Beating the Ego, Ignorance, and Insecurity Monster w/ Andrew Greaves (Podcast)

In this simultaneously heavy and lighthearted discussion, Bryan Orr and Andrew Greaves discuss ego, Dunning-Kruger, insecurity, and apprenticeship in the trades.

In the early days, apprenticeships were quite different from the way they are today. One-on-one mentorship used to be a much more significant component of early apprenticeships, but that style of training is uncommon for today's apprentices in all sorts of trades. As a result, many young technicians enter the field too quickly and don't have the training to perform a job skillfully.

As such, many inexperienced techs become confident with bare-minimum work because nobody points out their mistakes. Moreover, many green techs also don't have the self-awareness to recognize their lack of skill. We call that disconnect between confidence and skill the “Dunning-Kruger effect.” Another common scenario is when techs understand that they don't know something but are too embarrassed to admit it. Unfortunately, a tech's ego can get in the way and make them stick to their guns for no good purpose.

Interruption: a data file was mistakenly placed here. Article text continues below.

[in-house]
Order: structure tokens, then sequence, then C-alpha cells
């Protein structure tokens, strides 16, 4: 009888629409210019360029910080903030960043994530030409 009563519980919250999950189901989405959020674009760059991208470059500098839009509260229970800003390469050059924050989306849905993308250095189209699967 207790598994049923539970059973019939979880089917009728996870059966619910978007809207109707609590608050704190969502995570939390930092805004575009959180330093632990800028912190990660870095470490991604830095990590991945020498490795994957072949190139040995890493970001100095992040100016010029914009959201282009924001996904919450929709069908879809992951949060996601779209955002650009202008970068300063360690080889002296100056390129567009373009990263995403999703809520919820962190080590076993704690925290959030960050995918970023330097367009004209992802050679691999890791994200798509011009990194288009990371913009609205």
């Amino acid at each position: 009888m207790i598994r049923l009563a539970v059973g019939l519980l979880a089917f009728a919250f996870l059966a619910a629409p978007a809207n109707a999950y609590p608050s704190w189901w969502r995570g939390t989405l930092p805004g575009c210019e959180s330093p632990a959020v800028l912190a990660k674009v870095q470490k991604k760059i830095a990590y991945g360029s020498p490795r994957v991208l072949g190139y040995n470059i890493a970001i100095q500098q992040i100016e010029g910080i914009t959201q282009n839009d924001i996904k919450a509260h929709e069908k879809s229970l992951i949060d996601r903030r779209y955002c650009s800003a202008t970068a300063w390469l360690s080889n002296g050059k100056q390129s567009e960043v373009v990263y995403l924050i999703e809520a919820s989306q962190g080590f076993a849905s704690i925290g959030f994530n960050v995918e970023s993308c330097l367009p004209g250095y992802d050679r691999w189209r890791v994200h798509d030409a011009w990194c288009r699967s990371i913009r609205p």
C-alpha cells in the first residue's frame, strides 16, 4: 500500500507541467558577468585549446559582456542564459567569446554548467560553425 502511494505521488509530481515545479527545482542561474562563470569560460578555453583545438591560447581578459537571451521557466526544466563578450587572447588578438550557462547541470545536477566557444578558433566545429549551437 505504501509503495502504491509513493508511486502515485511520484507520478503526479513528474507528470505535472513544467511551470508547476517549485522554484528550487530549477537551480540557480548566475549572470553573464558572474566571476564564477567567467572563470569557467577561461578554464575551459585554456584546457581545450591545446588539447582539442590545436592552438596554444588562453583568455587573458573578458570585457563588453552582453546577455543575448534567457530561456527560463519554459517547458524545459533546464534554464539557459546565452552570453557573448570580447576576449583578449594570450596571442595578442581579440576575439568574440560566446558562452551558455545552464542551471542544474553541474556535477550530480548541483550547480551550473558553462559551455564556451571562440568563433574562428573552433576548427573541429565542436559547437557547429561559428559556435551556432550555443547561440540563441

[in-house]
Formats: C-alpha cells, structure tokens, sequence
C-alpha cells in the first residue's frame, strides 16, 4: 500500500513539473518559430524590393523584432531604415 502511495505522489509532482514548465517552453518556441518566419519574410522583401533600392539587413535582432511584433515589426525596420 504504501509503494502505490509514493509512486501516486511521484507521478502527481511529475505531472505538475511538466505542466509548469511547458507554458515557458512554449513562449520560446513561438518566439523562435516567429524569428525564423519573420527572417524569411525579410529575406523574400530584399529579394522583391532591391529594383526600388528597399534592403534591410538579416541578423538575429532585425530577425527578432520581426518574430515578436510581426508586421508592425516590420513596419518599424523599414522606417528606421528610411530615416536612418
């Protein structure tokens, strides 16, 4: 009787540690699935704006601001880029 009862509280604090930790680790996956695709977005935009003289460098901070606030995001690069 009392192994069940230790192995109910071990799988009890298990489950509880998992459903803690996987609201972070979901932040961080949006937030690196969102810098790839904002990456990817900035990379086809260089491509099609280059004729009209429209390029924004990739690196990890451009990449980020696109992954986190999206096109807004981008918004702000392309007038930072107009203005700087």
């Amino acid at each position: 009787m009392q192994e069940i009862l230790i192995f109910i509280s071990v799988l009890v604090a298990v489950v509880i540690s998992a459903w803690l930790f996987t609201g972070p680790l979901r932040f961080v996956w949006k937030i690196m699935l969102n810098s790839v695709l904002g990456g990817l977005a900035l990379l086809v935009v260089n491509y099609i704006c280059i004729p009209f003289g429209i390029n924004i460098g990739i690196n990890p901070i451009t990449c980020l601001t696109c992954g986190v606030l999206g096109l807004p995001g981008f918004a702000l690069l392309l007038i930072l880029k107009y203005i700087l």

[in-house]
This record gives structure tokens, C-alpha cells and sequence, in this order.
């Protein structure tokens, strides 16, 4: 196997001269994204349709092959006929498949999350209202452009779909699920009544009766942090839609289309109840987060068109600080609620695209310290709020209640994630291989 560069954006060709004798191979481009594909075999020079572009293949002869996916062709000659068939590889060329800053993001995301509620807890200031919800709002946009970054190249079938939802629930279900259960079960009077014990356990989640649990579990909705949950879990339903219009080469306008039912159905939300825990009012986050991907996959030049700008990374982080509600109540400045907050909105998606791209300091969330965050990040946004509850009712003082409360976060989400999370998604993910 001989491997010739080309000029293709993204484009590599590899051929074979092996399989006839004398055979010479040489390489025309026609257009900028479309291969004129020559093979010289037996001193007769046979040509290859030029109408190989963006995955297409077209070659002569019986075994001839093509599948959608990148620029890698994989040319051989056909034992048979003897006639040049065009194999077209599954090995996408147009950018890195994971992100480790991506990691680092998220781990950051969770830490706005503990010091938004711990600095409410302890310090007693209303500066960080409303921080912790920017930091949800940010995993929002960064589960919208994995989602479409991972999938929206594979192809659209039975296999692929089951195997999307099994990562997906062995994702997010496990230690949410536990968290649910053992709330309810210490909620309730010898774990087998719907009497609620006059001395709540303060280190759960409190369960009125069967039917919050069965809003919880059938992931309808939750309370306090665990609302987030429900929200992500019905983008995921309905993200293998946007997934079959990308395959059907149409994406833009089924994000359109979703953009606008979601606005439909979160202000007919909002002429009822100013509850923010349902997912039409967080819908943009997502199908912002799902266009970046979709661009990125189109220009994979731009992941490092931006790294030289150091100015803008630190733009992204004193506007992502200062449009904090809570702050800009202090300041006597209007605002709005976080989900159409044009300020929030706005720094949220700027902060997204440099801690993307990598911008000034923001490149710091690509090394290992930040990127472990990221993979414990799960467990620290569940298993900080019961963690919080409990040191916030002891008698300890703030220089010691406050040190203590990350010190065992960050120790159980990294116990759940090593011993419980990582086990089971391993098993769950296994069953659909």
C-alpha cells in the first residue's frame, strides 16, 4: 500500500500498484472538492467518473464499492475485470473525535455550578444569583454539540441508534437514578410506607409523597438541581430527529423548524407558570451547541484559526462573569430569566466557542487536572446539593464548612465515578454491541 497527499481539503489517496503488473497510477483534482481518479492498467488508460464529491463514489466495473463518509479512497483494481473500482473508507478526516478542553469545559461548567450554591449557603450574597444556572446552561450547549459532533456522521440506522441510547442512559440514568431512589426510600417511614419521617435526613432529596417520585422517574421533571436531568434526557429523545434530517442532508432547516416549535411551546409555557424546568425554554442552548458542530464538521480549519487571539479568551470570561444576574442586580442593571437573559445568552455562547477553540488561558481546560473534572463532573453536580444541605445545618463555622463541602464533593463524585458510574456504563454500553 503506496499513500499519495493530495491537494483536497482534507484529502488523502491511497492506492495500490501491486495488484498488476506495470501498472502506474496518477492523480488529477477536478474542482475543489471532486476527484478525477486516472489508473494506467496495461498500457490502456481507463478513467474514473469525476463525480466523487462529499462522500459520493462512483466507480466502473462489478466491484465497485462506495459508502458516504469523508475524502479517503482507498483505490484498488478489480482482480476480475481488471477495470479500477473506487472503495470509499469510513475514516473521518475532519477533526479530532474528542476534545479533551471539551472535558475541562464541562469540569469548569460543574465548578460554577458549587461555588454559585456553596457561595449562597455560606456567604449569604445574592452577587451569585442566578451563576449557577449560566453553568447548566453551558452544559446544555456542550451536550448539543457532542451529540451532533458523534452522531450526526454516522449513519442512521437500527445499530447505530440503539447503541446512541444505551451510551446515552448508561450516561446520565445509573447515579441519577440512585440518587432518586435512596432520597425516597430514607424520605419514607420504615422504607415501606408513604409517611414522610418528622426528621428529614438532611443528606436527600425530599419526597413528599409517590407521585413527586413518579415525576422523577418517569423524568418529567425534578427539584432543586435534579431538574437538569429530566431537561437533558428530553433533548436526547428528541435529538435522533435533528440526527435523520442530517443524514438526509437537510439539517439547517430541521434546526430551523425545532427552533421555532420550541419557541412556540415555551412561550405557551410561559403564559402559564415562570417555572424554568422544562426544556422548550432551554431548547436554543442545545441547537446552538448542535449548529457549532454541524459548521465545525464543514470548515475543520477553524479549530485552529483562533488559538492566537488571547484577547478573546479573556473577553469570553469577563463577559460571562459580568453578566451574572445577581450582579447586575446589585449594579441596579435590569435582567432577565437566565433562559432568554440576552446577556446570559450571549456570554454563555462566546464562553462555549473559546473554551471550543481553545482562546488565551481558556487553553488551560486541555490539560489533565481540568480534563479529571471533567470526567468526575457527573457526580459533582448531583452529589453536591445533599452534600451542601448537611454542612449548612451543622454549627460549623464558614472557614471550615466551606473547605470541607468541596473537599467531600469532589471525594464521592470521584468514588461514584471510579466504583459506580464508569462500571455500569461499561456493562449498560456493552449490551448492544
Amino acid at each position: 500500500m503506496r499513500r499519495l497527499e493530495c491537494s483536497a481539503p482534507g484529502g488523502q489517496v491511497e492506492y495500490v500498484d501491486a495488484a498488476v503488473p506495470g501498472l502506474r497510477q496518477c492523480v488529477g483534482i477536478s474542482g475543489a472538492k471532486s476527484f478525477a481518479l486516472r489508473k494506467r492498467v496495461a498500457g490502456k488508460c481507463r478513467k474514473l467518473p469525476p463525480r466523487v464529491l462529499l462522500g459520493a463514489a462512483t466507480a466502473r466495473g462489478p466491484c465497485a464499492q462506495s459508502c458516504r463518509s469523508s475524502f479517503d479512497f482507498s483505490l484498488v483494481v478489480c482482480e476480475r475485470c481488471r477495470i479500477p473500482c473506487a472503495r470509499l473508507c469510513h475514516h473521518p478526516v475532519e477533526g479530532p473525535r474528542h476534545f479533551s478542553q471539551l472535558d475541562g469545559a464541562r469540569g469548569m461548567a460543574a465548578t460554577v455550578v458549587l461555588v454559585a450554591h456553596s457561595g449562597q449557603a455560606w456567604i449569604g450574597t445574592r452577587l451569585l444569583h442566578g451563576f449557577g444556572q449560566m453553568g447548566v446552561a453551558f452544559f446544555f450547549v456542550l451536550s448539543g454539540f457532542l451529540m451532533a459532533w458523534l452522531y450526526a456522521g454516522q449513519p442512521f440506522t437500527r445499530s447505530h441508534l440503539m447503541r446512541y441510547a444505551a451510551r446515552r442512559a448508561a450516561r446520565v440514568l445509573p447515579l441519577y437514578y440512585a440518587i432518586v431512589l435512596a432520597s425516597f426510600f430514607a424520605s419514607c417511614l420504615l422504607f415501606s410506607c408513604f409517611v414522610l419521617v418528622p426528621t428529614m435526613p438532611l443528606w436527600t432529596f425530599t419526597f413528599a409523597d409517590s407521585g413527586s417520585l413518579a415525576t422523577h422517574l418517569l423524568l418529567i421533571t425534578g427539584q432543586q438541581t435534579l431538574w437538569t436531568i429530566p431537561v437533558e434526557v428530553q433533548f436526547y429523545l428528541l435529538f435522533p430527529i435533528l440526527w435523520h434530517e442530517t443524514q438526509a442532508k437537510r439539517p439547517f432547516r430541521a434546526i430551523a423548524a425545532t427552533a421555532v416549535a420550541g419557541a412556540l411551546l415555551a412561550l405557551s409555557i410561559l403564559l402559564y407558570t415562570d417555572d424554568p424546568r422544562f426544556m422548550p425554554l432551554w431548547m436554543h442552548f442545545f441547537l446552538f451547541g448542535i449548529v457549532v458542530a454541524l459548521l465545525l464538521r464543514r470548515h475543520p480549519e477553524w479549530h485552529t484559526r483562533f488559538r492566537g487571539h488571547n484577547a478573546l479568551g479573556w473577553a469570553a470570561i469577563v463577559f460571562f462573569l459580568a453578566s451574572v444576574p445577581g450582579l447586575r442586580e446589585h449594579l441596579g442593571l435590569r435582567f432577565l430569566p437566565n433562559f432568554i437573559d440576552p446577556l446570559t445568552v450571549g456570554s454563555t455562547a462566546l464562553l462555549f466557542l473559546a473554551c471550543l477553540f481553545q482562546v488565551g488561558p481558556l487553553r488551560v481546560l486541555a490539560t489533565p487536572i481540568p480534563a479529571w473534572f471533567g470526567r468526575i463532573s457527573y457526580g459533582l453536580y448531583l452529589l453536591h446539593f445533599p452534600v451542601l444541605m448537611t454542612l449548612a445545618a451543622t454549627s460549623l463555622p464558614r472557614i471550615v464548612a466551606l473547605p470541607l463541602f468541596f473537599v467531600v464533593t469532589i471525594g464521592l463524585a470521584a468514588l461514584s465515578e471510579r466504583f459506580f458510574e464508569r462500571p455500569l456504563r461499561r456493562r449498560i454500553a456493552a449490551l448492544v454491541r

However, old-timers are also part of the ego-ignorance equation. Many of them fail to explain the “why” behind their practices. Some old-timers share bad practices without knowing what they're doing. Moreover, when leadership breeds a culture of ignorance, the younger technicians will be set up for ignorance and ego problems.

The way to move past the Dunning-Kruger effect and check your ego is to think about what you're thinking about. Question the validity of your OWN thoughts and ideas, and accept that you could be wrong or have a flawed understanding.

Bryan and Andrew also discuss:

  • Techs' behavior on social media
  • Cognitive bias
  • Metacognition
  • Organizations that breed ignorance and ego issues

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